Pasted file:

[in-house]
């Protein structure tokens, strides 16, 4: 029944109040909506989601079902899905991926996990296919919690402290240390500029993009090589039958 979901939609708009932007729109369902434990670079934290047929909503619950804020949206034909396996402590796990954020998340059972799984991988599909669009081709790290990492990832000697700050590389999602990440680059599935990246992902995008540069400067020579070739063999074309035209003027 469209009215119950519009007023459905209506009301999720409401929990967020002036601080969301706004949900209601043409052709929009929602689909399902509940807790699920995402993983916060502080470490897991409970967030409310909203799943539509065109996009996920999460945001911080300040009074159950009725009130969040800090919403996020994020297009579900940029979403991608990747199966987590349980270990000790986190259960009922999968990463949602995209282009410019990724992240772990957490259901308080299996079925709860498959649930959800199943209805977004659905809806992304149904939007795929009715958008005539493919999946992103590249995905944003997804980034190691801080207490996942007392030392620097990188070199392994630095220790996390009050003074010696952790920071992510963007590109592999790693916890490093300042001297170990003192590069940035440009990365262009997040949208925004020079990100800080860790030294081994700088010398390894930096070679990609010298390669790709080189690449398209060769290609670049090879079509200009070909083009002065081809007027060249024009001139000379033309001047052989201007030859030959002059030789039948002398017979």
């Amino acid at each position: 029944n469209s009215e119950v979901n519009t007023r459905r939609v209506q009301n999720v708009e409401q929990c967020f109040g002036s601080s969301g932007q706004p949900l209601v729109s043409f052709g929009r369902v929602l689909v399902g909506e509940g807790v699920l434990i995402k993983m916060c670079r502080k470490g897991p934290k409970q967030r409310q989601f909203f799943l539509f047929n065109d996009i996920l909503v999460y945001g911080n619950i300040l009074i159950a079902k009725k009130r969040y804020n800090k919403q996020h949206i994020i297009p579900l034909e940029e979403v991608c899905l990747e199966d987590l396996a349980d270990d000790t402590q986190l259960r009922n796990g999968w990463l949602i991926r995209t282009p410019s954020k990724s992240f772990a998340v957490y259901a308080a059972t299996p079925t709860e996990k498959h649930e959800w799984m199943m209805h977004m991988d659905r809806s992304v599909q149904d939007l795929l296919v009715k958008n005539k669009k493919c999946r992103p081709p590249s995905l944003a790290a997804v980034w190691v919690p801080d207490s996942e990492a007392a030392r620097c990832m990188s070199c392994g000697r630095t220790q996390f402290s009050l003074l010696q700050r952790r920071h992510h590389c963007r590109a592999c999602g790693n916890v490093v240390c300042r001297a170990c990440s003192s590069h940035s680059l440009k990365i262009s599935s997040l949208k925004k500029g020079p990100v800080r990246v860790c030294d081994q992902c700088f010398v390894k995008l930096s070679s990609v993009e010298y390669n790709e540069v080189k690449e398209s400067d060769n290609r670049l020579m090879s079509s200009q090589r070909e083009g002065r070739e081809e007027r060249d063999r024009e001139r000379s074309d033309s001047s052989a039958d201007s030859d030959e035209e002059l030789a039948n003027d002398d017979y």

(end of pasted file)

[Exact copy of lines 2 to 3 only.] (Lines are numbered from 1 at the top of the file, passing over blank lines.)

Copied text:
């Protein structure tokens, strides 16, 4: 029944109040909506989601079902899905991926996990296919919690402290240390500029993009090589039958 979901939609708009932007729109369902434990670079934290047929909503619950804020949206034909396996402590796990954020998340059972799984991988599909669009081709790290990492990832000697700050590389999602990440680059599935990246992902995008540069400067020579070739063999074309035209003027 469209009215119950519009007023459905209506009301999720409401929990967020002036601080969301706004949900209601043409052709929009929602689909399902509940807790699920995402993983916060502080470490897991409970967030409310909203799943539509065109996009996920999460945001911080300040009074159950009725009130969040800090919403996020994020297009579900940029979403991608990747199966987590349980270990000790986190259960009922999968990463949602995209282009410019990724992240772990957490259901308080299996079925709860498959649930959800199943209805977004659905809806992304149904939007795929009715958008005539493919999946992103590249995905944003997804980034190691801080207490996942007392030392620097990188070199392994630095220790996390009050003074010696952790920071992510963007590109592999790693916890490093300042001297170990003192590069940035440009990365262009997040949208925004020079990100800080860790030294081994700088010398390894930096070679990609010298390669790709080189690449398209060769290609670049090879079509200009070909083009002065081809007027060249024009001139000379033309001047052989201007030859030959002059030789039948002398017979």
């Amino acid at each position: 029944n469209s009215e119950v979901n519009t007023r459905r939609v209506q009301n999720v708009e409401q929990c967020f109040g002036s601080s969301g932007q706004p949900l209601v729109s043409f052709g929009r369902v929602l689909v399902g909506e509940g807790v699920l434990i995402k993983m916060c670079r502080k470490g897991p934290k409970q967030r409310q989601f909203f799943l539509f047929n065109d996009i996920l909503v999460y945001g911080n619950i300040l009074i159950a079902k009725k009130r969040y804020n800090k919403q996020h949206i994020i297009p579900l034909e940029e979403v991608c899905l990747e199966d987590l396996a349980d270990d000790t402590q986190l259960r009922n796990g999968w990463l949602i991926r995209t282009p410019s954020k990724s992240f772990a998340v957490y259901a308080a059972t299996p079925t709860e996990k498959h649930e959800w799984m199943m209805h977004m991988d659905r809806s992304v599909q149904d939007l795929l296919v009715k958008n005539k669009k493919c999946r992103p081709p590249s995905l944003a790290a997804v980034w190691v919690p801080d207490s996942e990492a007392a030392r620097c990832m990188s070199c392994g000697r630095t220790q996390f402290s009050l003074l010696q700050r952790r920071h992510h590389c963007r590109a592999c999602g790693n916890v490093v240390c300042r001297a170990c990440s003192s590069h940035s680059l440009k990365i262009s599935s997040l949208k925004k500029g020079p990100v800080r990246v860790c030294d081994q992902c700088f010398v390894k995008l930096s070679s990609v993009e010298y390669n790709e540069v080189k690449e398209s400067d060769n290609r670049l020579m090879s079509s200009q090589r070909e083009g002065r070739e081809e007027r060249d063999r024009e001139r000379s074309d033309s001047s052989a039958d201007s030859d030959e035209e002059l030789a039948n003027d002398d017979y």